Stanford native authors book about criminal justice in Kentucky
By Bobbie Curd
DANVILLE – A Stanford native has penned a new book analyzing the way Kentucky has punished criminals over the years. “Out of the Jaws of Hell: The Story of Criminal Punishment in Kentucky” was self-published by Jack Godbey, and his first book.
“It begins the days right before statehood,” Godbey says. More than likely it will appeal to history buffs as well as those interested in the criminal justice system. “Crime along the Cumberland Trail is discussed as the settlers rushed across the Cumberland Gap to settle into Kentucky. Many pitfalls laid in wait for the settlers there, and criminals would attack the wagons, etc.”
Writing has been a hobby for Godbey all of his life, he says. “It’s something I do in my spare time and brings me great joy.”
Godbey says the book moves on to cover early crime inside the forts, which was often an issue.
“In every society, there are those who always operate outside the norms that society has set and chose a criminal way of life. This was no different inside the forts. Fort Logan, Fort Harrod as well as Fort Boonesboro all had crime inside them that had to be dealt with.”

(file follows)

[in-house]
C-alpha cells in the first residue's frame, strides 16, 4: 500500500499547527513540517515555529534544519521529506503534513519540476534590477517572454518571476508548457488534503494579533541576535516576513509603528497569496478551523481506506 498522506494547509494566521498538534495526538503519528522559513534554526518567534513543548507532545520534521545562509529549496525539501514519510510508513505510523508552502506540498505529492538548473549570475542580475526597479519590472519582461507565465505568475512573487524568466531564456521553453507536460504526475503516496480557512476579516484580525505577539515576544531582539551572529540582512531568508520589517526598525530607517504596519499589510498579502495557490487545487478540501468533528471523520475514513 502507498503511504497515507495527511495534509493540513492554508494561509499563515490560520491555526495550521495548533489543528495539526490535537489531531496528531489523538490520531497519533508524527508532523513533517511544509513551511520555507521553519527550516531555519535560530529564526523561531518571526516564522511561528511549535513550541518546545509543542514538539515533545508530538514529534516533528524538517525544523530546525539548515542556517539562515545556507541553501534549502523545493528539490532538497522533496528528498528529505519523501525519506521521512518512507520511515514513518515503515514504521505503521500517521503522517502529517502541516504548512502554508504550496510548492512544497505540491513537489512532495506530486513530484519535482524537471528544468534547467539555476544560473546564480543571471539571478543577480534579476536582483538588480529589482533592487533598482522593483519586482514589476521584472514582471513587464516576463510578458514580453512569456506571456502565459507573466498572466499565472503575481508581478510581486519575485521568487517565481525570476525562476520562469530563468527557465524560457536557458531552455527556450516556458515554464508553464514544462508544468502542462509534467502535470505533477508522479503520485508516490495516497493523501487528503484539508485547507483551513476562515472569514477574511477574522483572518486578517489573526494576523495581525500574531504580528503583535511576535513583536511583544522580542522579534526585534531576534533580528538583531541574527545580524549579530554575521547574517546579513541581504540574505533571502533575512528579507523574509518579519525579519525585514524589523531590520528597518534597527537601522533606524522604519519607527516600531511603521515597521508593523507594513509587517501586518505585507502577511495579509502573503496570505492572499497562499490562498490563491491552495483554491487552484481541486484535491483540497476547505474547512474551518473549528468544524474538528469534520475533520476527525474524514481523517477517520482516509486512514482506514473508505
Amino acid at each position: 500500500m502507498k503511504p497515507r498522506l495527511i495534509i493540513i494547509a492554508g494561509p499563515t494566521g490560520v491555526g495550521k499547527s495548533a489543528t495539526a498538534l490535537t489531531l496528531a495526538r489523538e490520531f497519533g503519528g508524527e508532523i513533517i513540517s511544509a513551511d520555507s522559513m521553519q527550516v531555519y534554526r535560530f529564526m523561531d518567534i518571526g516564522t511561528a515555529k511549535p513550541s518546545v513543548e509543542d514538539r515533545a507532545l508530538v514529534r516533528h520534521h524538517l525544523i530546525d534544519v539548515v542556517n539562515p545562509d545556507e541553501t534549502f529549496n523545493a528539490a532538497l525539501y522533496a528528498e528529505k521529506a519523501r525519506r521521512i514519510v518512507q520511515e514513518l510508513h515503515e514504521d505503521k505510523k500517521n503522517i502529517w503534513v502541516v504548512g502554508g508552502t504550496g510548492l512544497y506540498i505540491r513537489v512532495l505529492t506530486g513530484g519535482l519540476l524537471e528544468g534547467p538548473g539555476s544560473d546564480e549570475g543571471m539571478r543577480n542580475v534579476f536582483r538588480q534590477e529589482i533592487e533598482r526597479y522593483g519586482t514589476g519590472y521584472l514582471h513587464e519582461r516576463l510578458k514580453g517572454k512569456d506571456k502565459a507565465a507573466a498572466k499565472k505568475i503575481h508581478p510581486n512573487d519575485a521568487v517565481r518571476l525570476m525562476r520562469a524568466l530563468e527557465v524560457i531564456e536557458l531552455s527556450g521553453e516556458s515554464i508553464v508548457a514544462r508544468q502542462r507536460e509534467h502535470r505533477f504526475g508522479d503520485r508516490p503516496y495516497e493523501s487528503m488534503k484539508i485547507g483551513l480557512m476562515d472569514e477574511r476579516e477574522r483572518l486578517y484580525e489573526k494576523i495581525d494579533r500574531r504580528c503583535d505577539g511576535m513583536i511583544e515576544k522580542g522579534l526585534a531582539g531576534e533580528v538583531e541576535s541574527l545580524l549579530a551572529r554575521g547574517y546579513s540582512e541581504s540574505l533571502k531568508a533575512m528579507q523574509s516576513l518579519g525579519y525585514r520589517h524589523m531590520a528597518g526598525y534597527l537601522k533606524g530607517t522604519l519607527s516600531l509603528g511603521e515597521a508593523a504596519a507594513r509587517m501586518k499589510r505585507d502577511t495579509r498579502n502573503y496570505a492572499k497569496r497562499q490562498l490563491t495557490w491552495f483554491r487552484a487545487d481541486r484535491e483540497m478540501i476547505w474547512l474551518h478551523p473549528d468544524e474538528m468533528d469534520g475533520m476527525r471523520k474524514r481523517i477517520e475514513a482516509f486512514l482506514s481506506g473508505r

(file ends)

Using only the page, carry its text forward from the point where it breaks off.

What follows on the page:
Godbey, who has a degree in criminal justice and a minor in police studies, also gets into Native American tribal ways of punishing criminals.
“The early 1800s was a time when the death penalty was widely favored and most every crime resulted in death. As the nation changed, so did Kentucky. The state was looking for another method to punish criminals, and hangings when from a very social atmosphere — almost a party of sorts — to being thought of as cruel and barbaric,” Godbey says.
The book goes into the day-to-day life inside a Frankfort prison and the conditions early inmates assigned there had to endure, as well as covers the building of more advanced prisons in the state.
“I felt the story of criminal punishment was an interesting one because it tells so much more than the actual history of what happened. It also tells the story of triumph and how society has changed from what once was considered acceptable would be considered horrendous today. What was acceptable then would in fact be unlawful today,” Godbey says. “So I think the story of how Kentucky has punished it’s criminals tells a lot about the history of the state’s people and how we have progressed as a society and take into consideration basic human rights. The book is available in the Boyle, Lincoln, Garrard and soon to be Mercer county public libraries.”
Godbey is working on his second book, about the death penalty in Kentucky, due out in 2017.
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